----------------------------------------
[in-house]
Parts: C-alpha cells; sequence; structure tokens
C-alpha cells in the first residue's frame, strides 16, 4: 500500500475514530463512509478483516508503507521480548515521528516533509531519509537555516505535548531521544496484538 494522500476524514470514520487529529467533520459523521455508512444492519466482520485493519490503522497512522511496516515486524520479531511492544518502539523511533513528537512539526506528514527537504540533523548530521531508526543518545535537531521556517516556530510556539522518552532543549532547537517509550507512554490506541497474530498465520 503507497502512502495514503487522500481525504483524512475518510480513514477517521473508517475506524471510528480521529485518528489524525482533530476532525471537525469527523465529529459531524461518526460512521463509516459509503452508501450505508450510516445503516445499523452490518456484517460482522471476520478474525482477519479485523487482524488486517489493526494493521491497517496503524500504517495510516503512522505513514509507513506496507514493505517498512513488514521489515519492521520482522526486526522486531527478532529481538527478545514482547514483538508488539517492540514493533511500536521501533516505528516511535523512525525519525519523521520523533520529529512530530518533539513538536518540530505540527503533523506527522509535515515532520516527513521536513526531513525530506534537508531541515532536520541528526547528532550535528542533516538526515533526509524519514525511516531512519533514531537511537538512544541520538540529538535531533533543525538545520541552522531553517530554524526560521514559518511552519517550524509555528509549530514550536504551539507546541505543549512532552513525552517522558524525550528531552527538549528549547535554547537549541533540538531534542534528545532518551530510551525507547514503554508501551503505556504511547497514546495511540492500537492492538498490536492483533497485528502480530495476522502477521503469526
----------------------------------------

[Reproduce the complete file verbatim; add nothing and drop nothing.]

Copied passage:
[in-house]
Parts: C-alpha cells; sequence; structure tokens
C-alpha cells in the first residue's frame, strides 16, 4: 500500500475514530463512509478483516508503507521480548515521528516533509531519509537555516505535548531521544496484538 494522500476524514470514520487529529467533520459523521455508512444492519466482520485493519490503522497512522511496516515486524520479531511492544518502539523511533513528537512539526506528514527537504540533523548530521531508526543518545535537531521556517516556530510556539522518552532543549532547537517509550507512554490506541497474530498465520 503507497502512502495514503487522500481525504483524512475518510480513514477517521473508517475506524471510528480521529485518528489524525482533530476532525471537525469527523465529529459531524461518526460512521463509516459509503452508501450505508450510516445503516445499523452490518456484517460482522471476520478474525482477519479485523487482524488486517489493526494493521491497517496503524500504517495510516503512522505513514509507513506496507514493505517498512513488514521489515519492521520482522526486526522486531527478532529481538527478545514482547514483538508488539517492540514493533511500536521501533516505528516511535523512525525519525519523521520523533520529529512530530518533539513538536518540530505540527503533523506527522509535515515532520516527513521536513526531513525530506534537508531541515532536520541528526547528532550535528542533516538526515533526509524519514525511516531512519533514531537511537538512544541520538540529538535531533533543525538545520541552522531553517530554524526560521514559518511552519517550524509555528509549530514550536504551539507546541505543549512532552513525552517522558524525550528531552527538549528549547535554547537549541533540538531534542534528545532518551530510551525507547514503554508501551503505556504511547497514546495511540492500537492492538498490536492483533497485528502480530495476522502477521503469526